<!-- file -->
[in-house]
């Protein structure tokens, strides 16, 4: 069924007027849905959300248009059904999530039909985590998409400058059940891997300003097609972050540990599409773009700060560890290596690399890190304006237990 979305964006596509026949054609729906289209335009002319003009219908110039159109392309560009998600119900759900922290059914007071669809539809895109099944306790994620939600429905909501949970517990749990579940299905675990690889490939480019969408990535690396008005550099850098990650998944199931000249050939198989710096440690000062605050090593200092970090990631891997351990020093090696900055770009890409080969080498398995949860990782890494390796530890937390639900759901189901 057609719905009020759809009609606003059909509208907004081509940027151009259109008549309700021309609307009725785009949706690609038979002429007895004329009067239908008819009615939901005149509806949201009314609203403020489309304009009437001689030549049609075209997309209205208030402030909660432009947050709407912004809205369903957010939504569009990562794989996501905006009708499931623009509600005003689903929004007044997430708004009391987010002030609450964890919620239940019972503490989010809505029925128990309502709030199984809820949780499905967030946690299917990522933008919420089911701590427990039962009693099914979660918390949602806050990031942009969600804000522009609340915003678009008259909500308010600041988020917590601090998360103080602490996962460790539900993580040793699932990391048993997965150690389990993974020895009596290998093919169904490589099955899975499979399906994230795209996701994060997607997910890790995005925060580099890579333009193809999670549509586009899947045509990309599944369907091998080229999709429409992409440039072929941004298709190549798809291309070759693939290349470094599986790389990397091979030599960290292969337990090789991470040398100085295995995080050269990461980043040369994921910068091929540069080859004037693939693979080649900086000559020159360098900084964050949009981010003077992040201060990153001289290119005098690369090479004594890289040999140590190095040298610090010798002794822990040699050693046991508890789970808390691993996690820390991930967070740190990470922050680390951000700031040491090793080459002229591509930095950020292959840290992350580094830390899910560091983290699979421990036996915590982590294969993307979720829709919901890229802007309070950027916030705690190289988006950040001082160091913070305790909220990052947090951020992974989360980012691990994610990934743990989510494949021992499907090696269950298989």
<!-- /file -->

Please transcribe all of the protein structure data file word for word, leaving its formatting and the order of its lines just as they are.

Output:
[in-house]
């Protein structure tokens, strides 16, 4: 069924007027849905959300248009059904999530039909985590998409400058059940891997300003097609972050540990599409773009700060560890290596690399890190304006237990 979305964006596509026949054609729906289209335009002319003009219908110039159109392309560009998600119900759900922290059914007071669809539809895109099944306790994620939600429905909501949970517990749990579940299905675990690889490939480019969408990535690396008005550099850098990650998944199931000249050939198989710096440690000062605050090593200092970090990631891997351990020093090696900055770009890409080969080498398995949860990782890494390796530890937390639900759901189901 057609719905009020759809009609606003059909509208907004081509940027151009259109008549309700021309609307009725785009949706690609038979002429007895004329009067239908008819009615939901005149509806949201009314609203403020489309304009009437001689030549049609075209997309209205208030402030909660432009947050709407912004809205369903957010939504569009990562794989996501905006009708499931623009509600005003689903929004007044997430708004009391987010002030609450964890919620239940019972503490989010809505029925128990309502709030199984809820949780499905967030946690299917990522933008919420089911701590427990039962009693099914979660918390949602806050990031942009969600804000522009609340915003678009008259909500308010600041988020917590601090998360103080602490996962460790539900993580040793699932990391048993997965150690389990993974020895009596290998093919169904490589099955899975499979399906994230795209996701994060997607997910890790995005925060580099890579333009193809999670549509586009899947045509990309599944369907091998080229999709429409992409440039072929941004298709190549798809291309070759693939290349470094599986790389990397091979030599960290292969337990090789991470040398100085295995995080050269990461980043040369994921910068091929540069080859004037693939693979080649900086000559020159360098900084964050949009981010003077992040201060990153001289290119005098690369090479004594890289040999140590190095040298610090010798002794822990040699050693046991508890789970808390691993996690820390991930967070740190990470922050680390951000700031040491090793080459002229591509930095950020292959840290992350580094830390899910560091983290699979421990036996915590982590294969993307979720829709919901890229802007309070950027916030705690190289988006950040001082160091913070305790909220990052947090951020992974989360980012691990994610990934743990989510494949021992499907090696269950298989």